Image

Archive for Time Management – Page 2

Make a Decision and Learn from Your Mistakes

Harold Taylor is a time management specialist.  This article appears in his June 2015 Taylor Time newsletter. Contact him to get on his mailing list and receive other great information on organizing time and space. Harold Taylor Time Consultants Inc  | info@taylorintime.com

Slow decision-making wastes time, as do spur-of-the moment decisions, which usually result in costly and time-The Thinkerconsuming mistakes. But the worst thing you can do is to procrastinate on decision-making. Napoleon Hill, author of Think and Grow Rich, once conducted a survey of successful people and found all of them were decisive. Don’t be afraid of being wrong. We learn from our mistakes; but if we do nothing, we neither accomplish anything nor learn anything.

Delay until you have enough information, but don’t wait until you have all the information. If you have all the information, the course of action becomes a foregone conclusion: no real decision is necessary. Have the courage to make decisions with only 70% to 80% of the facts. When you have mulled over the facts and considered, the alternatives, sleep on it. Decisions are usually better after a good night’s sleep.

Spend time in proportion to the importance of the decision. For instance, don’t waste a lot of time discussing the menu for the staff Christmas party. The decision to close down an operation or expand the product line warrants a greater expenditure of that costly commodity called time. Make minor decisions quickly. If the consequence of the decision is not important, it is not worth much of your valuable time.

If the decision is yours alone to make, and you seem to get bogged down in the process, and get frustrated by your lack of progress, it’s frequently faster in the long run to leave the problem for a short period of time. Work on some unrelated jobs for a few hours or even a few days and then tackle the problem anew. The change in pace will revitalize your thinking. But delay it only once or you will be tempted to procrastinate.

Always make short-term decisions with long-term objectives in mind. Don’t make a band aid decision that solves the immediate problem, but results in time-consuming problems further down the road.

And above all, don’t waste time on past decisions. Instead of saying “I if only I had done such and such,” say instead, “Next time I will ..”

photo credit: <a href=”http://www.flickr.com/photos/53326337@N00/4473565014″>Well, that’s perplexing…</a> via <a href=”http://photopin.com”>photopin</a> <a href=”https://creativecommons.org/licenses/by-sa/2.0/”>(license)</a>

 

Making Networking Work for You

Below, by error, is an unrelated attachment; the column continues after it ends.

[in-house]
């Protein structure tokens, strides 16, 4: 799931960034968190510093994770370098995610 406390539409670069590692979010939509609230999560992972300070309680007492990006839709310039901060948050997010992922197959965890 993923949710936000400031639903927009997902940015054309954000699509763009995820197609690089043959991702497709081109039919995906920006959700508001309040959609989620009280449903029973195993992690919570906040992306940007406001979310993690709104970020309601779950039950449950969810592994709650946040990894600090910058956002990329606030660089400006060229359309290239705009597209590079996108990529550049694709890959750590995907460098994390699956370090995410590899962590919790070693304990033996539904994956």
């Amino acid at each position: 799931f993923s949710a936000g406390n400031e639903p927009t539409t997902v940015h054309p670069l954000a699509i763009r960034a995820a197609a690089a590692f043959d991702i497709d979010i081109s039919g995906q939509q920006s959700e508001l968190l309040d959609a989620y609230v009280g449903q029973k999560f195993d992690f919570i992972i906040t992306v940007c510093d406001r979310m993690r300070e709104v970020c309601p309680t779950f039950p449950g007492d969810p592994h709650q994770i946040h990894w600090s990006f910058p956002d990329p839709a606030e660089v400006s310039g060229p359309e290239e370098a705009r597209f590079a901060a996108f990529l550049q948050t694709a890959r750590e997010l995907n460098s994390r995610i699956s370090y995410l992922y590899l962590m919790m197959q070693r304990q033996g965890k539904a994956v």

There are many networking groups available to business people to make connections with potential clients and Meet with others to build relationshipsbusinesses.  Groups meet for breakfast, lunch or supper.  Some groups have an educational component.  Most networking groups are based on building relationships with the members in the group so to be successful choose a group that you can attend regularly for two years.  If you are looking for a networking group go to the Meetup.com site to find a group in your area.

Networking can happening at breakfast lunch or supper meetings

Some people do find that they don’t have enough time in their day to exercise.  Here are 2 ways to combine networking and exercise.

1. Netwalking – Instead of meeting for a coffee , meet while walking.  During the good weather walk outside during cooler weather walk inside on tracks, malls hallways.  Most malls open early and have mall walking programs.

Netwalking

2. Sweatworking – Fitness clubs are starting networking groups.  In this environment you naturally have a common interest, health exercise. This is a  more relaxed atmosphere to build relationships with other networkers.  Here is a great article describing  sweatworking. http://www.forbes.com/sites/learnvest/2015/06/01/sweatworking-the-new-way-to-advance-your-career/2/

Networking while exercising

 

Is Multitasking Productive?

People believe they can multi-task because the body can do a physical activity and a cognitive activity at the same time.  So people are able to walk and talk, run and listen to a book etc.  The brain does not do two cognitive tasks at the same time.  The brain switches between tasks, very quickly.  Every time the brain switches task it must determine how much  of the task has been completed and what the next step would be and then continue with the task.  This time contributes to the slowing down of completing the two tasks.  If the brain works on one task at a time it completes it without delay.  Try it, put an article in front of you and something to write.  Do them both at the same time and time how long it takes you  to get the two tasks done. You will notice that you will keep going over the material to see where you left off as your concentration shifts between the task.   Next do each task separately and time how long it takes to complete both task.  In order to stop multitasking, plan your work schedule and remove the distraction of other work, e-mails, twitting, phone calls, televisions, music etc.